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‘Councils should review their plans to improve air quality’

Covid-19 has halted plans to roll out Clean Air Zones across England. But councils should take advantage of this suspension in activity to re-think how best to tackle pollution, says Natalie Chapman

12 August 2020
Natalie Chapman: We would rather see the action and resources being used on longer lasting measures that will help the congestion challenge
Natalie Chapman: We would rather see the action and resources being used on longer lasting measures that will help the congestion challenge

 

The postponement of Clean Air Zones (CAZs) due to Covid-19 offers local authorities an opportunity to consider alternative ways of improving air quality, says Natalie Chapman of Logistics UK.

The first three CAZ schemes were due to implemented in Birmingham, Leeds and Bath this summer, but they have been postponed until at least early 2021. 

Elsewhere, the Greater Manchester CAZ, due to be implemented next year, has been put on hold. Bristol City Council, meanwhile, was due to introduce a CAZ next April but has said it will be delayed because of the economic damage it would do to businesses already hit by Covid-19.

Councils should now re-think their plans, says Chapman, who is Head of South of England and Urban Policy at Logistics UK (formerly the Freight Transport Association). 

CAZs will not provide any lasting benefit to air quality, as the Euro VI/6 vehicles required to enter a zone without charge will come into fleets of their own accord, as part of the natural fleet replacement cycle, she argues. “Euro VI has been mandatory in all new trucks since 2014; by the start of 2021 – when many of these CAZs are due to go live – FTA estimates that more than half of the UK truck fleet will already be Euro VI, so the scheme will soon become redundant.”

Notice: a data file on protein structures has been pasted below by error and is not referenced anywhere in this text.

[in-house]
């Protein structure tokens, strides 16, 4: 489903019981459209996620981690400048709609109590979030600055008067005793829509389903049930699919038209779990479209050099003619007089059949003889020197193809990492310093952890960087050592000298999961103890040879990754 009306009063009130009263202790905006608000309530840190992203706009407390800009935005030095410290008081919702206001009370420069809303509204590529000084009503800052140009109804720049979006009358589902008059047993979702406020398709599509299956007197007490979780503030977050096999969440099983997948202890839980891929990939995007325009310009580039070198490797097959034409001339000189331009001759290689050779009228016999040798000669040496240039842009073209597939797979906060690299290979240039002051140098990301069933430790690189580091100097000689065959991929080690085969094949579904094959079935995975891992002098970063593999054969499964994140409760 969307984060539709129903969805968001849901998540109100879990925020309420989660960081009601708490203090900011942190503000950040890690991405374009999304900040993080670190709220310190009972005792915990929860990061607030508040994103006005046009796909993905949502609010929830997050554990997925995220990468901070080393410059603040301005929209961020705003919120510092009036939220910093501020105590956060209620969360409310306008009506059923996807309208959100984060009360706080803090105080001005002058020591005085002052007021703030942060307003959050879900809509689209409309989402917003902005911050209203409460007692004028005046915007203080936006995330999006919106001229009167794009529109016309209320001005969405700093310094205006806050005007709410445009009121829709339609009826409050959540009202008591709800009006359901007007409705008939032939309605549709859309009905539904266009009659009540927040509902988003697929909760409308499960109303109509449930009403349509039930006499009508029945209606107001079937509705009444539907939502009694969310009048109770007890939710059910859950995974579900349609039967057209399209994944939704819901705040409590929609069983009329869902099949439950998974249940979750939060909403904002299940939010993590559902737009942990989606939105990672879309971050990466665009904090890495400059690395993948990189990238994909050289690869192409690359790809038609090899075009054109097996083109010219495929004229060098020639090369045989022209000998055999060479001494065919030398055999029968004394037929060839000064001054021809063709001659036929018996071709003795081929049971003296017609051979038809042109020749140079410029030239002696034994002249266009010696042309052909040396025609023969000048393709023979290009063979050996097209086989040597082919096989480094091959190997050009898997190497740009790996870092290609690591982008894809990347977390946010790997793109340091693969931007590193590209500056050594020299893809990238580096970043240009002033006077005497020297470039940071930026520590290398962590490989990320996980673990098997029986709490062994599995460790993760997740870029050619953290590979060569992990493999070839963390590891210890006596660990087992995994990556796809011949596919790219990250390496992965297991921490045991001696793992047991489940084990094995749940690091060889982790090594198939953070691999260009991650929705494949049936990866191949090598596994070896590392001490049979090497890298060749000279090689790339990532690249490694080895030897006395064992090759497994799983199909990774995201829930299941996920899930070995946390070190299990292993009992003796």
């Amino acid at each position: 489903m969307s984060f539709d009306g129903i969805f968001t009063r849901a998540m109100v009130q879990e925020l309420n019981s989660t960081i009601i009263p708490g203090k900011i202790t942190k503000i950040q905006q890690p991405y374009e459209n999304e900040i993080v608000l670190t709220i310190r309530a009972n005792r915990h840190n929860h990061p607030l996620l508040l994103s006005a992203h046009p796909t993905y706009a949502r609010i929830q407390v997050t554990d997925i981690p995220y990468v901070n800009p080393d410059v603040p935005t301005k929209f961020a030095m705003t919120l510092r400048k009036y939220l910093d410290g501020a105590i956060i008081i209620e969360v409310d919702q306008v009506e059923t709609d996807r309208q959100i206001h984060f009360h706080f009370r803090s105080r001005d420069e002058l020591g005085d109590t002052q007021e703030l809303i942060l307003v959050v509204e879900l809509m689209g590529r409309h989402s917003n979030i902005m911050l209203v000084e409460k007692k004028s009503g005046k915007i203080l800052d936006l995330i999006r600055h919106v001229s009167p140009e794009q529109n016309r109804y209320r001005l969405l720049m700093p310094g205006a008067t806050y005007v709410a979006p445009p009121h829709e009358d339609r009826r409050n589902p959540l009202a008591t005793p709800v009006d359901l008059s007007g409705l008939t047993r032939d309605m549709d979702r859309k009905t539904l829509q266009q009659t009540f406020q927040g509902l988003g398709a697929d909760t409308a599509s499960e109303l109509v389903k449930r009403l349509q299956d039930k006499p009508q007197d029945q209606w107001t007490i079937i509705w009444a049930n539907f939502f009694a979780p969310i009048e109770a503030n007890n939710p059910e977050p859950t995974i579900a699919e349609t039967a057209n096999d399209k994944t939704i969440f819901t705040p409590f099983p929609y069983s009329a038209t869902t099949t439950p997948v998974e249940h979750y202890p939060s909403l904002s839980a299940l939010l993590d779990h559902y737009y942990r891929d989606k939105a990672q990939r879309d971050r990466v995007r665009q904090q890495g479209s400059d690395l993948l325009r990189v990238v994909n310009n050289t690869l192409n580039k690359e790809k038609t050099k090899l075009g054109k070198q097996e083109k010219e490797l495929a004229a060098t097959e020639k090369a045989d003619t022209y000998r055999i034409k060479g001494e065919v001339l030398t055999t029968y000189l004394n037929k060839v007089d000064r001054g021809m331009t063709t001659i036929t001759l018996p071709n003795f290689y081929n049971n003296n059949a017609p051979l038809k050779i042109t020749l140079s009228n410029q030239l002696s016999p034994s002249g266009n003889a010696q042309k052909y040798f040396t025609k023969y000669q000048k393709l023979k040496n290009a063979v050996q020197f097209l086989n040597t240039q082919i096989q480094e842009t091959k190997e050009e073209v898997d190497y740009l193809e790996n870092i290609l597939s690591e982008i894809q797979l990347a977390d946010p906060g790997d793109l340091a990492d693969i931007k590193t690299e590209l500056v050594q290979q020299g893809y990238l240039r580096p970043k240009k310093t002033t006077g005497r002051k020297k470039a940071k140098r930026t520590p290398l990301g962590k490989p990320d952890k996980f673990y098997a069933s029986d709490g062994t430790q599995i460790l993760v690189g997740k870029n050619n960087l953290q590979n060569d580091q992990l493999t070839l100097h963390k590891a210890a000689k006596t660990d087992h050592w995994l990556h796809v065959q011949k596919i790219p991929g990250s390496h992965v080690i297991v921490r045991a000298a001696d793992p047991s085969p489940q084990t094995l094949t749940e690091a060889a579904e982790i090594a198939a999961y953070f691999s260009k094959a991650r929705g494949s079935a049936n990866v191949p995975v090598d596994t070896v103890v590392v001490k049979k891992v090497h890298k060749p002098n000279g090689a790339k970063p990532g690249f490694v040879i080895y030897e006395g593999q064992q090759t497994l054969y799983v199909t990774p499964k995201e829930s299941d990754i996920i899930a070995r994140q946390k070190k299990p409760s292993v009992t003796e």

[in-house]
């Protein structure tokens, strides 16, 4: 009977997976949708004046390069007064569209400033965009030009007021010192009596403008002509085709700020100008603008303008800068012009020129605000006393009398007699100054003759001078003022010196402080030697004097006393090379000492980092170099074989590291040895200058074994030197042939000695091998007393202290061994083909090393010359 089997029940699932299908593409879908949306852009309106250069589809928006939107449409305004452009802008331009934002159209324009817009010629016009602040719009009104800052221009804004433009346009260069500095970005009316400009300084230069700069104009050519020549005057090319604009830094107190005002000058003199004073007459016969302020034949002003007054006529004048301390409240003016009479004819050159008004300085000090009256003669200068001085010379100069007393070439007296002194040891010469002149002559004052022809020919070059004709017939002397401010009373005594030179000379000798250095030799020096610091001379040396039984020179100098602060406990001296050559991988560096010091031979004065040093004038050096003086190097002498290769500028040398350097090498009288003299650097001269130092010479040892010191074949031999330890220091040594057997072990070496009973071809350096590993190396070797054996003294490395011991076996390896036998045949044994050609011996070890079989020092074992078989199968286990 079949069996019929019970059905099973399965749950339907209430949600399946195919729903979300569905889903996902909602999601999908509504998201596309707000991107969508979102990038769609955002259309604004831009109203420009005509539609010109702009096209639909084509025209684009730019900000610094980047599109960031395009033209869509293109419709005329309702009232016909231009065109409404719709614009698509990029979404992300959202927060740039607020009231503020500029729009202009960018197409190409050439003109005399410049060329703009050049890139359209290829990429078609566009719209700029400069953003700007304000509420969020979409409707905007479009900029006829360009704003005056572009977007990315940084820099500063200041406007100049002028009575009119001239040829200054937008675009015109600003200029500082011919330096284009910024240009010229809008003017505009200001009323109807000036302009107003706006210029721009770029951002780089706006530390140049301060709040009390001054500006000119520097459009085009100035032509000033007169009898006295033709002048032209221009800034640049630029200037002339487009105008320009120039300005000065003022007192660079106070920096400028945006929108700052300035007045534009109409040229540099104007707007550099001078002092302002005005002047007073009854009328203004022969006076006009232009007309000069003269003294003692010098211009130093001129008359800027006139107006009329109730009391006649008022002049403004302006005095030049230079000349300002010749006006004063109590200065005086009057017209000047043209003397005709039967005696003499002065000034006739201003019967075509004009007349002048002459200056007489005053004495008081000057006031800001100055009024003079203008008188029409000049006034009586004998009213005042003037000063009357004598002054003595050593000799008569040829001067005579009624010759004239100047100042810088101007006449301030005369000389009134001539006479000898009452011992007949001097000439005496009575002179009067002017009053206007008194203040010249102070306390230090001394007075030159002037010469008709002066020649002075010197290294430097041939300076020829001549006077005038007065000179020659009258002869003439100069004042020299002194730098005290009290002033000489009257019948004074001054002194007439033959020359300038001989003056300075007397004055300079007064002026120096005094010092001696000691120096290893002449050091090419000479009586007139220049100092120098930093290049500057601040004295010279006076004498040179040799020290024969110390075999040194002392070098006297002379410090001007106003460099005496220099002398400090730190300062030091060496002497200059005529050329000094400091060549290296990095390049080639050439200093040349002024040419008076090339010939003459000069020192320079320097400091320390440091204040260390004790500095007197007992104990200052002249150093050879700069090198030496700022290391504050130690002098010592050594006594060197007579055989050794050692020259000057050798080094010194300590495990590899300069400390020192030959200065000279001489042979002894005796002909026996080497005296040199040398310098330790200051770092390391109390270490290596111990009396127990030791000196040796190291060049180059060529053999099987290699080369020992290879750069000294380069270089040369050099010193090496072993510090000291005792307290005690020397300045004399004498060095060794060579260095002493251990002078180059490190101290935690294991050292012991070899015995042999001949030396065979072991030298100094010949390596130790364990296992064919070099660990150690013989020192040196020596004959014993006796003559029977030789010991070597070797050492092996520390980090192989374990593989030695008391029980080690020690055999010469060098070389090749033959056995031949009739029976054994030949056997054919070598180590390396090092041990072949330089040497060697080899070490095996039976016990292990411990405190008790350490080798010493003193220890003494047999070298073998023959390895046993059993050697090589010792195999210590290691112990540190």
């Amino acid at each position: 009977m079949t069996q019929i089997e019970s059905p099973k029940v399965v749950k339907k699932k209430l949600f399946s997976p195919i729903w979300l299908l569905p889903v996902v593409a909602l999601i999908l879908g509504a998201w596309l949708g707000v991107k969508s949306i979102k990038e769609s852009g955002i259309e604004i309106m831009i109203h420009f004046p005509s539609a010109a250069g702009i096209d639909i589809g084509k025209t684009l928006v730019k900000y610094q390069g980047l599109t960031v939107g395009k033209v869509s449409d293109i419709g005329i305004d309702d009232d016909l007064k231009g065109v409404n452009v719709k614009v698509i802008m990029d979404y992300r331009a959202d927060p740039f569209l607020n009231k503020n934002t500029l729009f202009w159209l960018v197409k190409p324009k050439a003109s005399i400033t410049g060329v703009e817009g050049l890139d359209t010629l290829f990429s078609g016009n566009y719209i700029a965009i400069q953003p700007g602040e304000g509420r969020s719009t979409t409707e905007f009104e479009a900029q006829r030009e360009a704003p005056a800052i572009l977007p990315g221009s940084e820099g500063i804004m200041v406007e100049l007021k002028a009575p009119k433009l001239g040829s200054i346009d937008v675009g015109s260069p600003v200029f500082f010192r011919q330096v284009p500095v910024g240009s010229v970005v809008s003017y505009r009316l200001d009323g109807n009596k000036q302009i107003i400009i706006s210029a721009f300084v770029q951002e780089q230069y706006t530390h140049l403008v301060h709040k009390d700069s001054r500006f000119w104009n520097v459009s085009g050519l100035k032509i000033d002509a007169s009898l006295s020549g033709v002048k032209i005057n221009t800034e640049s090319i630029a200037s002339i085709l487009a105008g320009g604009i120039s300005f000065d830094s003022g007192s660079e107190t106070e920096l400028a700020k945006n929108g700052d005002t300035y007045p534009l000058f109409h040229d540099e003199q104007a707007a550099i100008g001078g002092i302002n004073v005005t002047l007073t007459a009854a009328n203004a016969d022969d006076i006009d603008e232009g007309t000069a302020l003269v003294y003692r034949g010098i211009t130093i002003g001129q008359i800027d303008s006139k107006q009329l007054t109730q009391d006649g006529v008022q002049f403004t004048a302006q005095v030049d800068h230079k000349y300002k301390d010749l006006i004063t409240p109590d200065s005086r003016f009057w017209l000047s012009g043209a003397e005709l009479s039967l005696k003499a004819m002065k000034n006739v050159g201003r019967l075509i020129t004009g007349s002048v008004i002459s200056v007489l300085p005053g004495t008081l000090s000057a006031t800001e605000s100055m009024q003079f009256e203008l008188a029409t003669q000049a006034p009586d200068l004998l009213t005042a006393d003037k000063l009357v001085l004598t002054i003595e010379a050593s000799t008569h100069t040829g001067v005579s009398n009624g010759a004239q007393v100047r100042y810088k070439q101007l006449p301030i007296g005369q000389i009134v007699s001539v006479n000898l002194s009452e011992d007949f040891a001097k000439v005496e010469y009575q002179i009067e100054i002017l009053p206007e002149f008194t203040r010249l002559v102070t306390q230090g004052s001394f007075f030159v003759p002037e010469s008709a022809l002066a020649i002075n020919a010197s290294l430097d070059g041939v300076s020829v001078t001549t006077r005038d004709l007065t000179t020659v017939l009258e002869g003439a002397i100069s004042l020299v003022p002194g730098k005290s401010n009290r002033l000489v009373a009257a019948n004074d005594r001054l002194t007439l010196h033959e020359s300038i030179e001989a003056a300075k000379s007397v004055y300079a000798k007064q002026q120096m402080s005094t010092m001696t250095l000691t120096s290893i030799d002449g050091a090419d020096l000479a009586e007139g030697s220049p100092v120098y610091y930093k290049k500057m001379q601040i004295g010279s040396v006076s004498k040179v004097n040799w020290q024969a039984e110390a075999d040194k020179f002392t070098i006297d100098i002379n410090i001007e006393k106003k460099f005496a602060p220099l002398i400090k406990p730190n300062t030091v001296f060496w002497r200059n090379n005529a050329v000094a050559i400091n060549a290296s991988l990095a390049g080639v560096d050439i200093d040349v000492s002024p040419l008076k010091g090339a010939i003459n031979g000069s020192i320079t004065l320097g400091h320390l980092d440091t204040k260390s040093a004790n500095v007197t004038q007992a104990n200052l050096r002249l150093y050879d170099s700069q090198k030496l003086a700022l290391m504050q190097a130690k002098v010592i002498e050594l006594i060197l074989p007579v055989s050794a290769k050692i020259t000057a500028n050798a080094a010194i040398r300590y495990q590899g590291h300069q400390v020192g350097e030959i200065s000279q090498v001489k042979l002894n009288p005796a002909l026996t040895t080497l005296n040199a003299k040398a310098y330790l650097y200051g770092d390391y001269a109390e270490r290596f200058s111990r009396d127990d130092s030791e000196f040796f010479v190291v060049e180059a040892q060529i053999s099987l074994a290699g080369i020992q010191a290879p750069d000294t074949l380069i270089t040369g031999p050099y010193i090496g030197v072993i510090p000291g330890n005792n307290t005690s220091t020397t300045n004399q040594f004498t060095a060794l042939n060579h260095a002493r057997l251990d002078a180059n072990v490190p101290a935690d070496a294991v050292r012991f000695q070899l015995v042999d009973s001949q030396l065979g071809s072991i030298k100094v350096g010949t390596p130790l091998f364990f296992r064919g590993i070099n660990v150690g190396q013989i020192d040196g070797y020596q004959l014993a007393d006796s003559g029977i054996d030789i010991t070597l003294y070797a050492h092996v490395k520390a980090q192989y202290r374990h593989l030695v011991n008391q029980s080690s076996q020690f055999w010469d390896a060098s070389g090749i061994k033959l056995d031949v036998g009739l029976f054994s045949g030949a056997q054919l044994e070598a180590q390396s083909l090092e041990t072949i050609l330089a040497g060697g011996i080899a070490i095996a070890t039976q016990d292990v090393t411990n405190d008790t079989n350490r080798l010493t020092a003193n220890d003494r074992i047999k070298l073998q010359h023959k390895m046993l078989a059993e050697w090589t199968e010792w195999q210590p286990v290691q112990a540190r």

Natalie Chapman will be speaking at Reassessing Deliveries in a Post Covid-19 World. Book your free place now

Central government is better placed to adopt a more comprehensive range of measures, such as incentivising the uptake of alternatively fuelled and electric commercial vehicles, more effective management of congestion, and enabling more deliveries to be retimed, believes Chapman.

“It is also important that the government understands the heavy financial toll Covid-19 is having on logistics businesses and revaluates whether introducing such an expensive scheme is affordable in the months after the pandemic, as the economy slowly recovers. CAZs will hit small businesses and specialist operators most – those who can least afford to pay.”

Should councils ultimately press ahead with schemes, the government should include an auto-pay function within its central CAZ payment portal, suggests Chapman, stating that plans for a manual, time-intensive system would “place financial hardship and heavy administrative burden upon logistics operators”.

She adds: “Businesses coming out of Covid are going to be in a very different shape. A lot of them are not going to be able to afford to replace vehicles [to comply with the CAZ standards].”

Covid-19 had actually shown the importance of good air quality, noting the possible link between pollution and the severity of illness, Chapman notes.  

However, the delay to CAZs would weaken the air quality benefits of their eventual introduction, since some businesses would upgrade their fleets to cleaner models in the meantime. “As you push back these schemes they kind of become less relevant because the natural fleet replacement cycle will happen anyway. We would rather see the action and resources being used on longer lasting measures that will help the congestion challenge; so retiming deliveries, looking at bottlenecks, and supporting businesses with the adoption of other technologies – for instance, electric vans and the ultra-low emission truck, once we finally have a definition of one.”

 
 
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